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Checking in with Brewhouse & Kitchen

Our trip to Portsmouth gave us a chance to reappraise Brewhouse & Kitchen – a quietly successful chain built around onsite brewing.

We’ve been ambivalent about BH&K in the past.

Despite each having its own brewer, the individual bars trade under a collective name, with the same branding and similar décor.

As a result, they can feel a bit like business class Wetherspoons.

The beers rarely strike us as memorable, either, tending to the soft, hazy and, yes, homebrew-like.

The interior of a modern bar with scrubbed wood, bare brick and grey paint.
The Southsea branch of BH&K.

Still, sitting in the Southsea branch on a Monday afternoon, we were struck by a few things.

First, how busy it seemed, given the time and day.

(We realise the above photo makes it look otherwise but that’s because we go out of our way to avoid snapping pictures of strangers.)

Secondly, the diverse range of people it served: solo retirees, young parents, ladies out lunching, students, builders…

Thirdly, some of the beer was strikingly good – specifically the Helles lager.

That latter was a false alarm, though, because we noticed “Brewed for us” on the menu and asked “By whom?”

Shepherd Neame, it turns out. We tend to forget that SN is a substantial UK lager producer.

The other beers were decent enough, though, on cask and keg, across a range of styles. It’s always nice to encounter a cask porter, for example.

At the end of our week in Portsmouth, on Friday lunchtime, we visited the city’s other branch, in the centre.

This was the very first BH&K, established in a former Wetherspoon pub, which was a former Brickwoods pub.

It felt warmer and more organically publike than the Southsea outlet.

There was brewing underway, too, filling the bar with the smell of hot malt.

Knowledgeable, enthusiastic staff were keen to talk about the beer and give clear recommendations.

We enjoyed a notably orangey Witbier and, on the barman’s advice, Rockingham American pale ale.

Both were solid, as good as many beers we encounter in craft beer focused pubs in Bristol. Think Left Handed Giant, for example.

“This is amazing!” said a bloke at the bar. “I’ve never heard of this place but look at all the different beers you’ve got. Weird thing is, I’ve got some friends who are proper ‘alers’ and they’ve never mentioned it once.”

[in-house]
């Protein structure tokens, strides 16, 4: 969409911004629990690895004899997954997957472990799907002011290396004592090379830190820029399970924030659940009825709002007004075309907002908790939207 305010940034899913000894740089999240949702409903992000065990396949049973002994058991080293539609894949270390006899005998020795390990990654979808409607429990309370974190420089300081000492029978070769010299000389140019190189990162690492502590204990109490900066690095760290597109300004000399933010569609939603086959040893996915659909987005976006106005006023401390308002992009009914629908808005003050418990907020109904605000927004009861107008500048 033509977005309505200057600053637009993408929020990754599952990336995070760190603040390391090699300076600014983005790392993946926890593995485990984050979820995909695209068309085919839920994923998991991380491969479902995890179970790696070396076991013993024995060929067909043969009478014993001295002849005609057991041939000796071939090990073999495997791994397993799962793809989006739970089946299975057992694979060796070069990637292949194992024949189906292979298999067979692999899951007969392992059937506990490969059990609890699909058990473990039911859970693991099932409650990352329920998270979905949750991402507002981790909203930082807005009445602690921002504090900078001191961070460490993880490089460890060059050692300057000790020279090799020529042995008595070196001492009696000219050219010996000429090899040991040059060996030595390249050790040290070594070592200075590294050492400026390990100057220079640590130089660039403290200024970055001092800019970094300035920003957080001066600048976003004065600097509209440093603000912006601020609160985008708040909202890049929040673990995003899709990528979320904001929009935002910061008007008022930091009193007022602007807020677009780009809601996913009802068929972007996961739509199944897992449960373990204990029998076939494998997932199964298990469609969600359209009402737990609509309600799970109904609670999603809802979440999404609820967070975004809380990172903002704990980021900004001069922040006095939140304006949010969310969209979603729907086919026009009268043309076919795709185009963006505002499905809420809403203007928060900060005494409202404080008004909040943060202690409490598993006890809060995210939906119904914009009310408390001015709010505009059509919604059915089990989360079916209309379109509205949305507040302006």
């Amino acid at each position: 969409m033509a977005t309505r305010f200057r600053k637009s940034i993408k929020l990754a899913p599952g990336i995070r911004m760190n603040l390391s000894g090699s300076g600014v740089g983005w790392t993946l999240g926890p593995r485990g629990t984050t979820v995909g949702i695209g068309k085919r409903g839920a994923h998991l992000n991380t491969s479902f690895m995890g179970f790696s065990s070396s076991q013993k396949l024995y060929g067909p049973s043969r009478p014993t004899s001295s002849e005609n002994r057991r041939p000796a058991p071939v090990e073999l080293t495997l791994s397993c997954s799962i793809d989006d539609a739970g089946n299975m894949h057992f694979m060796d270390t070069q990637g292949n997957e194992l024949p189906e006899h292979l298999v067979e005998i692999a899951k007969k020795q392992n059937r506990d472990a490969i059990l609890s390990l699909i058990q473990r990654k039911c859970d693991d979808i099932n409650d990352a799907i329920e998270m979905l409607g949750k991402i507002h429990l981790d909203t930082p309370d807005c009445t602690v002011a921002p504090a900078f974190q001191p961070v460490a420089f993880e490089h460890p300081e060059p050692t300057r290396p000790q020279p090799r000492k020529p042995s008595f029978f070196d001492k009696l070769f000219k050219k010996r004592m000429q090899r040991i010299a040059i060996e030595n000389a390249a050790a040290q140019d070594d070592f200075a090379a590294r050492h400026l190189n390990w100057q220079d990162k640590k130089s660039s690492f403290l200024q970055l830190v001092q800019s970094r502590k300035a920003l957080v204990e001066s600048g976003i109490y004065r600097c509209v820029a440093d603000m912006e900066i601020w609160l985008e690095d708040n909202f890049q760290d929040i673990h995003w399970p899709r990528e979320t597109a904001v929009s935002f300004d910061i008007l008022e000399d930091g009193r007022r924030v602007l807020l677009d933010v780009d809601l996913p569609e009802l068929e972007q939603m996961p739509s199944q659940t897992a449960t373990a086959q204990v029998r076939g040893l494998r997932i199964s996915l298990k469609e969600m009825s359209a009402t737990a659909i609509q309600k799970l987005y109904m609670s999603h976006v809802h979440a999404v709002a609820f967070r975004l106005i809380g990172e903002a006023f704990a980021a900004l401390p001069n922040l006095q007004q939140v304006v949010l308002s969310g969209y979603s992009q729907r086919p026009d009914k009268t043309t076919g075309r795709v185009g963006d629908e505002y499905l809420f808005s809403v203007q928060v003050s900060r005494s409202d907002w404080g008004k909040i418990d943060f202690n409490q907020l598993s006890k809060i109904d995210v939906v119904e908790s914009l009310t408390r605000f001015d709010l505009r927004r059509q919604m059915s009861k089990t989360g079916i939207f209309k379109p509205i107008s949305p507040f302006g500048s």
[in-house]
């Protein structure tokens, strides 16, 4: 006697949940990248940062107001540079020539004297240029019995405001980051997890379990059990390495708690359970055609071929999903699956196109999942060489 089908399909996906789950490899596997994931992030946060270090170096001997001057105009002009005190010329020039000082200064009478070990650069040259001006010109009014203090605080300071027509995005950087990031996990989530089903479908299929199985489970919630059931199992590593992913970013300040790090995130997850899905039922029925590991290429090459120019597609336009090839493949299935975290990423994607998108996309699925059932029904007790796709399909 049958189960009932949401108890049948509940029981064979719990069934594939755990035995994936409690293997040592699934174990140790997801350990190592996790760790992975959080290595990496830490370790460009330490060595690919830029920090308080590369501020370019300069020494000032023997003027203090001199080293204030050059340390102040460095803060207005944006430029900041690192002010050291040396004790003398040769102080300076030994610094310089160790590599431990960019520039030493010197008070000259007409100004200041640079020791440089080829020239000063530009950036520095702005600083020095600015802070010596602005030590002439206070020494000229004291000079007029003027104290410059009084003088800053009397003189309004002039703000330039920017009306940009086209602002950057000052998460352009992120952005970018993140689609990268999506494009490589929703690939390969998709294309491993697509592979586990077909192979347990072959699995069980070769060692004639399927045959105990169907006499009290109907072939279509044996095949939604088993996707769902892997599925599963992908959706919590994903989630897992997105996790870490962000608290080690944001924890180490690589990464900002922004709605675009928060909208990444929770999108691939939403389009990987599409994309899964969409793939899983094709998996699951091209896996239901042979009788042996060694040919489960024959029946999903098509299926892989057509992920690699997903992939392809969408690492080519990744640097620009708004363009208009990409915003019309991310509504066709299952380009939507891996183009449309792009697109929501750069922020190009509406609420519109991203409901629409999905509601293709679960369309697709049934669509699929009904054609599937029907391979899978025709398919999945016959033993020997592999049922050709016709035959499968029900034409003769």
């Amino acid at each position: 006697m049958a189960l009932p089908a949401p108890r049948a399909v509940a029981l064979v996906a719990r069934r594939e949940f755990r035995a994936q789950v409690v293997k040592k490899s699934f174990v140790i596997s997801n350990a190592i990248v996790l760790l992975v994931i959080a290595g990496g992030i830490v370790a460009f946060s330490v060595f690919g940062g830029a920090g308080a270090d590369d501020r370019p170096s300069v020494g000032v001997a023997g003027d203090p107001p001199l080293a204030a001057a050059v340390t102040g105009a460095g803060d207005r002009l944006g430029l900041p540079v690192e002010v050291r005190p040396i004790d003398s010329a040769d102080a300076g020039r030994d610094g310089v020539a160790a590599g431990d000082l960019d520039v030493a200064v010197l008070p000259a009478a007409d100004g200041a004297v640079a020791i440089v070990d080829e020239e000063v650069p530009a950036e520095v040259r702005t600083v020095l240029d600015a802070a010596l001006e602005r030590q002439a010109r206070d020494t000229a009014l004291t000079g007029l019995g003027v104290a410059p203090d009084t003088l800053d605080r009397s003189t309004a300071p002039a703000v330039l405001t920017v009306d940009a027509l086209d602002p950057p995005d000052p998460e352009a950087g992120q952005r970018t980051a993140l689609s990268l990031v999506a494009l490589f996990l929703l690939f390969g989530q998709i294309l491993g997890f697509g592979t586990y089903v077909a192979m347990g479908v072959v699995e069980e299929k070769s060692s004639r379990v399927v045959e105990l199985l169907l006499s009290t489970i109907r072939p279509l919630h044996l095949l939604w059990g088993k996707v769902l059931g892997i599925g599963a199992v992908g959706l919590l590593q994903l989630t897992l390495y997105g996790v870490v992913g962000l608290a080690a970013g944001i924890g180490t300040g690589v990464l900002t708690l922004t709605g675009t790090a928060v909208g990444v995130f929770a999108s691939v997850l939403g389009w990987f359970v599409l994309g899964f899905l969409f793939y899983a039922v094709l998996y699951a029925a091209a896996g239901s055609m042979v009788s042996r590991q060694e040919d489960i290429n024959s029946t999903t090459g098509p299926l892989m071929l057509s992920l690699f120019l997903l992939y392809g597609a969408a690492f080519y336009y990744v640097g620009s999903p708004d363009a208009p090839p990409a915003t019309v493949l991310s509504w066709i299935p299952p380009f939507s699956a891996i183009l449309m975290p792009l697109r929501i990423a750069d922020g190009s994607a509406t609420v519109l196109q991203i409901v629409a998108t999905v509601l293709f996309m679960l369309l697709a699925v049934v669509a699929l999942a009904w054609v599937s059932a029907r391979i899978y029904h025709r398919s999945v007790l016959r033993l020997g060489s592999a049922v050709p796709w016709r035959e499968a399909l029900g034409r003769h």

And that’s true. You won’t hear “alers” talking about BH&K, just as they don’t tend to talk about Zero Degrees.

There’s something about chains that’s off-putting, however properly things are done. You don’t know the brewers, only the brand, and the beer can sometimes feel like an accessory designed to sell macaroni cheese and “small plates”.

We wonder if it might be different if each bar and brewery had it’s own name and identity.

Would “alers” feel warmer towards The Portsmouth Brewing Company at The White Swan?

6 replies on “Checking in with Brewhouse & Kitchen”

The obvious reference point is the Firkins, which generally wore their branding in a fairly light way that if you only knew one of them, you might think it was a standalone pub. I guess a lot depends on whether you’re depending more on regulars or on passing trade who may be attracted by a known quantity (qv Spoons).

At the other extreme are Stonegate, who most people probably haven’t even heard of despite being one of the biggest pubcos in the UK, the only clue in one of theirs I went to before lockdown was really small writing on the back of the wine menu.

‘and, yes, homebrew-like.”
Thats a bit offensive using home brew as a basis for describing unmemorable beer. Home brew beer as with any professional beer has many different levels of quality and very much the ones are get to taste tend to be better and more memorable than beers from many regional breweries.

I’ll stick up for “homebrew-like” as a descriptor for rough, unfiltered, unprocessed beer. Yes, the best home brewers make beer as finely honed as the professionals, but if you’re active on a scene that accepts all-comers (and I certainly have been) you’ll know there are recurring themes where the temperature control, the oxidation control, or many other common things, aren’t done right. It’s common enough in home brewed beer to describe it as “homebrew-like”.

Yeah, to me ‘homebrew-like’ would mean ‘rough and inconsistent’ rather than ‘bland and boring’. A huge part of a professional brewer’s training is about process control and consistency; whatever you think of the merits of individual macro beers, they rarely vary from batch to batch.

Hi, I’m Elliott the brewer at BK Portsmouth! I’m so thrilled that you enjoyed our pub and especially my beers! If you ever visit again please be sure to grab my attention and I’d love to give you out some free samples and have a good natter on all things beer. Cheers! ?

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